Paul Jeffrey Peacock was born on June 25, 1945 in Harlingen, Tex. It was his mother’s birthday. She always said Jeff was the best present she ever got.
Jeff grew up in Mobile, Alabama the second of four children. They were all “PJPs”
(Penelope Jean, Paul Jeffrey, Philip John and Pamela Jane). His favorite stories were of roaming the great Wragg swamp (now a shopping mall), his father singing in church, the frantic dash to help his mom get the clothes off the line at the beginning of thunderstorms, and the dropped bowl of chocolate pudding that ended up on the walls of every single room in the apartment.
Jeff was an Eagle Scout. He loved summers at Camp Pushmataha, where, like Tom Sawyer, he made “Lala detail” such a wild, crazy affair that everyone wanted to sign up to clean the latrines.
After high school, Jeff worked at American National Bank for a year to earn enough money to go to Auburn University. This cemented his hatred of neckties. He graduated with a degree in business and an interest in theater. He was in the ROTC and after graduation entered the Air Force.
Jeff was both haunted by his service as a forward air controller in Vietnam and exceedingly proud of his flying skills. As a pilot, he broke the sound barrier, flew in formation (it’s really hard), landed planes that had lost engines (less hard), and survived being shot down. He loved test flights with an evaluator in the copilot seat.
Jeff first saw Humboldt from the air and it was love at first sight. Jeff’s son Tyson was born in his Arcata kitchen in 1974. Tyson’s mother, Mary moved to Iowa with Tyson when he was still a baby.
At HSU, Jeff finished what he considered to be the important parts of a master’s degree in directing. He was immensely proud of his thesis production of Mother Courage and her Children. Jeff met Nancy Forrest while acting in The Merry Wives of Windsor at Pacific Art Center. Their parts were small, giving them time to make out backstage. This was something that they continued to enjoy for the next 39 years.
Jeff loved theatre and he loved Nancy. At the PAC he was actor, director, and business manager. His favorite production was Playboy of the Western World, but every show gave him something that he carried with him always.
After arts funding dried up, Jeff started working at Yakima when there were only nine employees. He grew with the company, leaving as Vice President of Finance of a multi-million dollar company. He spent over 20 years at Yakima in the trenches with an amazing group of humanity. He added accounting to his list of art forms and went to work every day to provide a stable home for his family. Jeff ended his career in business working eight years at North Coast Co-op.
Jeff’s son Robin was born in 1984, transforming everything. When Robin was two, Jeff’s now 11-year-old son Tyson came to visit from Iowa... and stayed! His daughter Mica arrived on the scene in 1991 and was the icing on the family cake. Summers were spent car camping up and down the Pacific Northwest.
Jeff loved playing games but was unable to lose on purpose or fake letting the kids win. He taught them how to play chess by letting them turn the board around anytime that they wanted and play his pieces.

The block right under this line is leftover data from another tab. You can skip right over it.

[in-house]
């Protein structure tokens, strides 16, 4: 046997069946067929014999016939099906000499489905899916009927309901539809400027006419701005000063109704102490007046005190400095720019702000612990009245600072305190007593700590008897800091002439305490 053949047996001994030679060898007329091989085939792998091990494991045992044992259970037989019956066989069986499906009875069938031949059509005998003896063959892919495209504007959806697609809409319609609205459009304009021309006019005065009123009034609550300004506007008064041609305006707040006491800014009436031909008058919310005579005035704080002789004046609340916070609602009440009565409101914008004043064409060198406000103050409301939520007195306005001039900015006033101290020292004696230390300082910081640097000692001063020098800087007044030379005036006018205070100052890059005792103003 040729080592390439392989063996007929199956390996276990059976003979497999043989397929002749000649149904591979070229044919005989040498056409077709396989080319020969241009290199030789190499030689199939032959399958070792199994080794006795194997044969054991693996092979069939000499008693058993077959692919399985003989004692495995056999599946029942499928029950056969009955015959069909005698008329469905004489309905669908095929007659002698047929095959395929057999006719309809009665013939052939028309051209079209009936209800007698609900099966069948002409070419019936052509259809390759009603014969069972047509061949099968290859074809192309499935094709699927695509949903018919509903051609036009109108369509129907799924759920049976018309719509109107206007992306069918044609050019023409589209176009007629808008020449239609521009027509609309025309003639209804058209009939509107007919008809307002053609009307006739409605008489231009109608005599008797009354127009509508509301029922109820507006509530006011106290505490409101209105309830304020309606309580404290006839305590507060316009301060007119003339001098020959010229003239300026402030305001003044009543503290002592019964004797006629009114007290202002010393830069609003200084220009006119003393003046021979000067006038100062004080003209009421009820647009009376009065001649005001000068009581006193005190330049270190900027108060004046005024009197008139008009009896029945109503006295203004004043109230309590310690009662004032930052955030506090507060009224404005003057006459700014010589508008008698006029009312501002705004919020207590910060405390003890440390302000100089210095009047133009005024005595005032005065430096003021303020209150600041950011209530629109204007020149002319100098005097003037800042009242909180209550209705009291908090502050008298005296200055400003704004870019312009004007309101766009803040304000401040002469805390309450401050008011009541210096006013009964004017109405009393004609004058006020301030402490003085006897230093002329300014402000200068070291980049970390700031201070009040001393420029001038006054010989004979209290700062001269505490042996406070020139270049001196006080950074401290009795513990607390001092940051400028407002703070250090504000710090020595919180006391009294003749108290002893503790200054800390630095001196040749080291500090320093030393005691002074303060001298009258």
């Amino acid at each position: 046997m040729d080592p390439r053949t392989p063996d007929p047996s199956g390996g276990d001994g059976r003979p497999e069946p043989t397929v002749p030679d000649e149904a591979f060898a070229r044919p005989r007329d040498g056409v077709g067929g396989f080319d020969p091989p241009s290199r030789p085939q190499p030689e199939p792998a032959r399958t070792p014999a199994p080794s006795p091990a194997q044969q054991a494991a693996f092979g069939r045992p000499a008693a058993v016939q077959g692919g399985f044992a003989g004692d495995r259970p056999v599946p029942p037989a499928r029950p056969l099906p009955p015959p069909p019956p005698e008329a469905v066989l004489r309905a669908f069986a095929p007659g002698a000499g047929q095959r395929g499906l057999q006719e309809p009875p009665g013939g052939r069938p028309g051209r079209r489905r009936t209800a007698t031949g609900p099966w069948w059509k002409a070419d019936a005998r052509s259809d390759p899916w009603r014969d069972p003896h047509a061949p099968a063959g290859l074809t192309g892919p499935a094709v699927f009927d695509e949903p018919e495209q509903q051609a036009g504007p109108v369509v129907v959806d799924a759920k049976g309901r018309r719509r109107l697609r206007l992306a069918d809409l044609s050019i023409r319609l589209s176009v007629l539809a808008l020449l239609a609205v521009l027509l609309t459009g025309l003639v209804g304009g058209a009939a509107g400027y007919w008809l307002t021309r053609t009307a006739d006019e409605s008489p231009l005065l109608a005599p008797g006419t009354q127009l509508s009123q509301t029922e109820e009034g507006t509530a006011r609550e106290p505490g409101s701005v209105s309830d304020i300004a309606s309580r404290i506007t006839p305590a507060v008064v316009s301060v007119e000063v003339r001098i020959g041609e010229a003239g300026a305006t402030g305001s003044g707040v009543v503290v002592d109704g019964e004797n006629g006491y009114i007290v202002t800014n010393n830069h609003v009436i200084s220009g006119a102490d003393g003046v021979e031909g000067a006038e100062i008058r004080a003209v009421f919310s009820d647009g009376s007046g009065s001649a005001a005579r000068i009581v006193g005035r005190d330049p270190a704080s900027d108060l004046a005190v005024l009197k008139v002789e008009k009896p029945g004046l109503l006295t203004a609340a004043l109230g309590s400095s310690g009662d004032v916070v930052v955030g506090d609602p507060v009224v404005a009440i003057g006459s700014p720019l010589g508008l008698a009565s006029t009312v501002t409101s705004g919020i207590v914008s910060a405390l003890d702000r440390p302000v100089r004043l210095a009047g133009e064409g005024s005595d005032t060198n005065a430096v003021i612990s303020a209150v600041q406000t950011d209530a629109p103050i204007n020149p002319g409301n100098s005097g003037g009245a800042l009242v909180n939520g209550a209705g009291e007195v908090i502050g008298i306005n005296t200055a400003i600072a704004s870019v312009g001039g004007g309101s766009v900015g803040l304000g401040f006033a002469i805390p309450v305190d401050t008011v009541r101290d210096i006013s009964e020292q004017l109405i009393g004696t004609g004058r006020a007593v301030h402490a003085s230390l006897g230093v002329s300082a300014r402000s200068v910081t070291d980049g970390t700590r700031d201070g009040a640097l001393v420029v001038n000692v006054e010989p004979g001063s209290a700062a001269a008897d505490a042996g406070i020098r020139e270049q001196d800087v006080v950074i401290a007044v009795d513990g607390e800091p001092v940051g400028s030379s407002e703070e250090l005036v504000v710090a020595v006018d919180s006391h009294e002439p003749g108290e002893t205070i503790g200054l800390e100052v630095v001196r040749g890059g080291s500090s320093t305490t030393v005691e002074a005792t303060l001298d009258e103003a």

Jeff adored his children. He viewed them as unique and independent beings hopefully minimally burdened by connections over which they had no control.
Jeff loved throwing boomerangs, laps at the Arcata Pool, taking the dogs to the beach, canoeing in local waters, the Giants, chocolate malts, the Trinity and Smith Rivers, and having a routine.
Jeff developed dementia and Parkinson’s disease. He had difficulty speaking and had a beautiful way of communicating using his hands and simple phrases. Watching his grandchildren play and squabble he said, “Zoom, zoom…beautiful.”
Struggling with describing where he was born, he stated, “There’s a lot of Texas in Texas.” With the love and support of Nancy, Mica and caregivers Ggina and Sherry, Jeff was content.
He took pleasure in simple things: walking in the neighborhood, napping, neighborhood cats, deer in the yard, birds at the feeders, airplanes flying overhead, the marsh and Moonstone Beach. He never lost his sense of humor or his connection to his family. Jeff took his last breath at home on Monday, April 20 with his wife and children by his side.
Jeff is preceded in death by his father Quentin Victor Peacock, his sister Janie, and the sister of his heart Pamela Lyall. He is survived by his mother Margaret, sister Penny, brother-in-law Tom, brother Phil, sister-in-law Jean, brother-in-law Doug, sons Tyson and Robin, daughter-in-law Misty, grandchildren Leighton and Danielle, daughter Mica, and wife Nancy.
Jeff enjoyed taking a walk every day that he was able. All are invited to celebrate Jeff on a self-guided walk in his neighborhood. There will be pictures and remembrances along the way.
Start at Jeff’s house anytime between 10 a.m. and 3 p.m. Saturday, May 23. The ¾ of a mile loop will be marked.
Please observe social distancing and keep hugs virtual. There will be a basket in the driveway if you have a message that you want to leave.
You can email [email protected] for more information. Donations can be made in Jeff’s memory to ResolutionCare. Jeff’s family will be forever grateful for their compassionate, holistic palliative care during Jeff’s last year of life.